What does 100 years look like? Does it look like wisdom, celebration, and more than a few birthday candles? This year, the national Easterseals organization is 100 years old, and it looks like all of that and more!
In this centennial year, Easterseals of Northeast Central Florida is joining Easterseals affiliates across America in celebrating all abilities and limitless possibilities.
Easterseals of Northeast Central Florida was founded 68 years ago, and at the time was named the Junior Service League Orthopedic Center in Daytona Beach. Though its name changed to Easter Seals of Volusia Flagler Counties’ and then Easterseals of Northeast Central Florida, its purpose has remained: To change the way the world defines and views disability by making profound, positive differences in people’s lives every day.
In 2019, as we reflect upon Easterseals’ 100 years of national impact and nearly seven decades of local service, we honor our legacy and anticipate our future. We encourage YOU to be a part of the centennial celebration; here are a few ways you can enjoy it with us:
Share your Easterseals story. You are an important part of our mission. Do you have an inspiring Easterseals story to share? We want to hear it! Email Susan Moor at email@example.com with your experience. Your experiences could help others in myriad ways, from encouraging them to seek support to changing their attitudes about disabilities. You never know how someone could be changed for the better by reading your Easterseals story.
Expand the local Easterseals network. Do you follow Easterseals of Northeast Central Florida on Facebook or receive our email updates? Share our social posts and e-newsletters with your friends and family. Educating others about the services we provide for young and old, and no matter their abilities, can open doors for others’ advocacy and action. You can sign up for our e-mail updates on the right side of our homepage.
Take our survey. We invite you to help Easterseals look into the future and its next 100 years. What do you think Easterseals’ goals should be for the next 100 years of serving the disability community? Take this short survey and share your thoughts.
Gear up and get out. Join us for an Easterseals of Northeast Central Florida event this year. Our two hallmark, local fundraisers include Walk With Me (April 26, 2019) and Over the Edge at ONE DAYTONA (November 2, 2019), both in Daytona Beach. Walk With Me is a fundraising event to raise awareness and support for families living with disabilities. Individual walkers and teams join hundreds of other passionate people in their communities for a day full of entertainment, fun and, of course, our signature walk. Over the Edge at ONE DAYTONA invites you to catch your breath, step up to the edge and rappel down the famed International Motorsports Center. Rappelers raise funds and earn their spot on the ropes in this unique event.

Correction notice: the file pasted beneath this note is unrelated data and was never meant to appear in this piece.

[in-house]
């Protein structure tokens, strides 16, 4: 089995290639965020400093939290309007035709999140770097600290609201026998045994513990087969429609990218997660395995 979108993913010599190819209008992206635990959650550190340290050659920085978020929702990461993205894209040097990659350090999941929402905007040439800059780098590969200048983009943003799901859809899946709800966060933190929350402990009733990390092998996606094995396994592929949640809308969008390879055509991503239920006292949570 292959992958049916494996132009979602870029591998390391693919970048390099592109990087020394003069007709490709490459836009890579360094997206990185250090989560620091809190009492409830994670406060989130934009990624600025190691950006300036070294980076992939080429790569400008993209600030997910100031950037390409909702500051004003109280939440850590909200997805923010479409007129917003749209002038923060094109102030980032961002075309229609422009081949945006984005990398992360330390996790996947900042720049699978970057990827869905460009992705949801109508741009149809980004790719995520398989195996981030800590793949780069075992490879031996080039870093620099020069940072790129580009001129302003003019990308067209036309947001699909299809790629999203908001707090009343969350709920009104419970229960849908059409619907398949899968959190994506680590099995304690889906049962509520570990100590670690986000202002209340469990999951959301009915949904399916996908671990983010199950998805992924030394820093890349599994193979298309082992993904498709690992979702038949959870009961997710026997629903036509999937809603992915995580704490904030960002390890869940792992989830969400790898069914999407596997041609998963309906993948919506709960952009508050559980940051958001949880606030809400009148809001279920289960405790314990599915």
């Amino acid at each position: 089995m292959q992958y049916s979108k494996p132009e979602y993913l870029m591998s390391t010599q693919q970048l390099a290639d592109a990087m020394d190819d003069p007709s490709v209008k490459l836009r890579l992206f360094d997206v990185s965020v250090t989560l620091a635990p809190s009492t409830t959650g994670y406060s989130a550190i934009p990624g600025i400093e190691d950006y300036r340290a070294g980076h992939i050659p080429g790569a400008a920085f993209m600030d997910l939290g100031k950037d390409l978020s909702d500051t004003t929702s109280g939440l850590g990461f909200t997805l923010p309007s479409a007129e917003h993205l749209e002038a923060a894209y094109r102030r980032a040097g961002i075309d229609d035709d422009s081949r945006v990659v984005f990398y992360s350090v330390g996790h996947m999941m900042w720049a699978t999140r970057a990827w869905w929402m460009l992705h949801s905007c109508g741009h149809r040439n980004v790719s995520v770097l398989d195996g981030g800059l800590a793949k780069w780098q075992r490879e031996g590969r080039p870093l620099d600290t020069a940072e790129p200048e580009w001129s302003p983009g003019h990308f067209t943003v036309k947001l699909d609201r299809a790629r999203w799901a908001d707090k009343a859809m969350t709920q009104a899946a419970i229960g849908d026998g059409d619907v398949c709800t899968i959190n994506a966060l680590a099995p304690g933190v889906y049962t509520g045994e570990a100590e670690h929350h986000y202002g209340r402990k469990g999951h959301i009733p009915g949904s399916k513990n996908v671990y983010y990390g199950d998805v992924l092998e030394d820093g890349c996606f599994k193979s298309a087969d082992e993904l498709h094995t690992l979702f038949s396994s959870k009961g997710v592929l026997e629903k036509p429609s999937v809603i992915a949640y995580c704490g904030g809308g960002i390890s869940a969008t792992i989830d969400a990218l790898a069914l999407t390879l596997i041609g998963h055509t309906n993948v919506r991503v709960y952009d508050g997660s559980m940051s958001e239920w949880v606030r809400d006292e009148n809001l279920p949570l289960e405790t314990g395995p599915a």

As we celebrate 100 years of national impact in the lives of individuals with disabilities, their families and communities throughout America, and nearly 70 years of local service, we invite you to join in the conversation, events and everyday mission of Easterseals. We embrace the future with a renewed commitment to enhance possibilities for people of all ages and abilities, and we thank you for journeying with us.
by Beth Finke (The Easterseals Blog)
A friend sent me a text the other day that said this: “Wishing you a prosperous new year excited face with money symbols for eyes and stuck-out tongue excited face with money symbols for eyes and stuck-out tongue excited face with money symbols for eyes and stuck-out tongue excited face with money symbols for eyes and stuck-out tongue. You guys free tonight? Give me a call.”
I never got to the part where I was supposed to give them a call. The emojis got in the way.
Five years ago I published a post here about how some people who are blind access a program called VoiceOver to use an iPhone — VoiceOver parrots every letter we type into a text, and a key next to the space bar on the iPhone keypad lets us choose from lists and lists and lists of emojis to use with texts. VoiceOver reads the images out loud for those of us who can’t see them. Let me show you what I mean. Here’s a sampling of what I hear when choosing from the list of “Smileys and other people” emojis:
You get the picture.
Some of the blind people I know tweet and text using emojis, but usually just one per message. Multiple emojis might be easy to ignore if you see them all the time, but listening to multiple emojis? It’s time-consuming, and if you want to know the truth, kind of a pain.
If you are texting a friend who uses a screen reader, or if you want your tweet to be accessible to all, including those of us with visual impairments, here are some simple tips:
If you use texts or tweets to market your business, your blog, your YouTube channel, remember that each of your tweets and texts sends a message out to your community. Approximately 300 million people in the world are visually impaired, and over 50 million of us are totally blind. Go easy on the emojis, and we’ll get the message too!